The Ambassador in France (Herrick) to the Secretary of State

No. 3908

Sir: With reference to your telegraphic Instruction No. 26, January 12 [21], 4 [3] p.m., Paragraph 2, I have the honor to transmit herewith copy and translation in triplicate of the draft note which is to be written by the Minister for Foreign Affairs on the occasion of the signing of the Franco-American Convention relative to Syria and the Lebanon.

This note was sent to me by the Foreign Office with the statement that they only desire to meet your wishes and are prepared to conclude matters as soon as you have either signified your approval or indicated any modifications in the text of the note which you may desire.

I have [etc.]

Myron T. Herrick

Draft of Note To Be Sent by the French Minister for Foreign Affairs (Poincaré) to the American Ambassador (Herrick)

Mr. Ambassador: By your letter of December 18th last,10 Your Excellency was good enough to make known the points which your Government would like to have defined in view of the conclusion of the convention relative to the Mandate of France in Syria and the Lebanon.

The Federal Government would like to receive the assurance that its nationals, as well as itself, will benefit in these countries by the most favorable treatment resulting not only from the Agreement recently concluded between France and Italy, but by all other agreements or conventions which may be concluded between the French Government and other governments concerning Syria and the Lebanon. The French Government willingly gives this assurance to the Government of the United States of America.

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In the second place, the Federal Government desires that it should be agreed that the extradition treaties concluded between the United States and France should be applicable to the Syrian and Lebanon territories. I have the honor to point out to Your Excellency that Article 7 of the Mandate provides that: “while awaiting the conclusion of special extradition conventions, the extradition treaties in force between foreign Powers and the Mandatory shall be applied in the territories of Syria and the Lebanon”. On this account, the extradition treaties between the United States and France are already applicable and would only cease to be so if the Federal Government should desire to have substituted therefor a convention applying especially to the mandated countries.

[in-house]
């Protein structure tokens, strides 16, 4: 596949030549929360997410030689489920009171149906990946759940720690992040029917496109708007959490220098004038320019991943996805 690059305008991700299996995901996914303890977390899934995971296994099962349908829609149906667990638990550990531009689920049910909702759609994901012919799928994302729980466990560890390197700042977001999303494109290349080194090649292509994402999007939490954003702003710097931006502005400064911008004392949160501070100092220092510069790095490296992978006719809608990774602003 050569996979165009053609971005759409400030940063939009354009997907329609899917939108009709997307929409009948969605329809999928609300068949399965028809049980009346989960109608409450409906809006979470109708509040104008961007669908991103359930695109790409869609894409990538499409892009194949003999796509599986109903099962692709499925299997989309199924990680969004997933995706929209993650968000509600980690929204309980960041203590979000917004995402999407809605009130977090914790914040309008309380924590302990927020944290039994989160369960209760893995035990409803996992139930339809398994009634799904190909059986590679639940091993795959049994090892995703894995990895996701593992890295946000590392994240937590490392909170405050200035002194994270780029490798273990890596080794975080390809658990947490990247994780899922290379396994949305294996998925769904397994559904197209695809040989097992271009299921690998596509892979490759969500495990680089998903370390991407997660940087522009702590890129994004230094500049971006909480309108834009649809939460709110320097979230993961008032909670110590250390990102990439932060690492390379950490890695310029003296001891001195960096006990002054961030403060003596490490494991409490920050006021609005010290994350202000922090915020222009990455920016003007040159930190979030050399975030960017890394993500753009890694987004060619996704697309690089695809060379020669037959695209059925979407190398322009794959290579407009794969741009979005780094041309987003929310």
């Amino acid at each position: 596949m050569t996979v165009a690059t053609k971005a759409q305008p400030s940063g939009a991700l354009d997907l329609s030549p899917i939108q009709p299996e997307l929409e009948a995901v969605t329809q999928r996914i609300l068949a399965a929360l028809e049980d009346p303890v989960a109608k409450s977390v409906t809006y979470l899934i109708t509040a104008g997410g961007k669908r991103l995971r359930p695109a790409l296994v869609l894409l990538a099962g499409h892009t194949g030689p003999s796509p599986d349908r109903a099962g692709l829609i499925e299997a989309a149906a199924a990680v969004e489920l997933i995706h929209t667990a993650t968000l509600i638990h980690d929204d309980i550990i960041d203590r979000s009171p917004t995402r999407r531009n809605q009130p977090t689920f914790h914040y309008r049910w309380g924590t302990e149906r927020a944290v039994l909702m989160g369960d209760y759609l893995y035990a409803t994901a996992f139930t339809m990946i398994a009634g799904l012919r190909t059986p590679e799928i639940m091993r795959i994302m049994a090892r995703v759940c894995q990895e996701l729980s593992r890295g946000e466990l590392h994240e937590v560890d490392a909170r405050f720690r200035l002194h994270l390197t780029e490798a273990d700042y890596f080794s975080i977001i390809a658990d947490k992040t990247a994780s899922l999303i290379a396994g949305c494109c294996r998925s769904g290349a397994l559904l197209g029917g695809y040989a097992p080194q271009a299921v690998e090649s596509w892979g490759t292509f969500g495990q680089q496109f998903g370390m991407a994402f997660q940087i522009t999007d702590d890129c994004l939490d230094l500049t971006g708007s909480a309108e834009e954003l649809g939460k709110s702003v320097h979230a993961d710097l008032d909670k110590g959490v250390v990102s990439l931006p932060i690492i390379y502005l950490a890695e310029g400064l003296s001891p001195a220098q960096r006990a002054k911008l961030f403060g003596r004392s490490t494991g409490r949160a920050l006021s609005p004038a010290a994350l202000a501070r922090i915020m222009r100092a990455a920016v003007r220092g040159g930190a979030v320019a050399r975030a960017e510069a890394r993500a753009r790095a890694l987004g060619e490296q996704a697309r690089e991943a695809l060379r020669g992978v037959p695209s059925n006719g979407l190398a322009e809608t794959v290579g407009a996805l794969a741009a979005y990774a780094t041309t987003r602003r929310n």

Lastly, the Federal Government expresses the desire that the Consular Convention in force between the United States and France may also be applicable in Syria and the Lebanon and especially those of its provisions which refer to the immunities and privileges of consuls. The French Government would very willingly introduce a clause on this subject into the draft convention to be concluded with the United States of America if, on account of the peculiar regime of the mandated countries, the insertion of this clause in a convention might not cause reactions, as regards a still undetermined number of other states, whose bearing it is difficult to foresee. Therefore, the French Government thinks it preferable to give in the present letter to the Federal Government the assurance that it will see no objection to the establishment, in any part of Syria and the Lebanon where the Federal Government might deem it useful, of consuls, vice-consuls and consular agents of the United States who will enjoy the treatment accorded by international custom. It also gives the assurance that as far as the privileges and immunities attached to their duties are concerned, the consuls and vice-consuls of the United States will benefit by all the provisions of the Franco American Convention of 1853, it being understood that the said consuls and vice-consuls shall be citizens of the United States.

The French Government having agreed, at the request of the Federal Government, not to maintain in favor of consuls of both countries the right stipulated in the Convention of 1853 to request the arrest in the United States and in France of deserters from war and merchant ships, it is understood, on the other hand, that this right will not be exercised by the consuls of France with regard to Syrian and Lebanon sailors in the United States.

I would be much obliged if Your Excellency would be good enough to inform me if these assurances give satisfaction to the Federal Government and allow it to proceed to the signature of the draft convention drawn up on July 13, 1922, with the sole changes in [Page 735] drafting proposed by Your Excellency and recalled in the enclosure herewith.11

Please accept, Mr. Ambassador, the assurances of my very high consideration.

  1. See Department’s telegram no. 466, December 17, 1923, to the Ambassador in France, Foreign Relations, 1923, vol. ii, p. 6.
  2. Enclosure not printed. For the draft convention drawn up in 1922, see Foreign Relations, 1922, vol. ii, p. 131.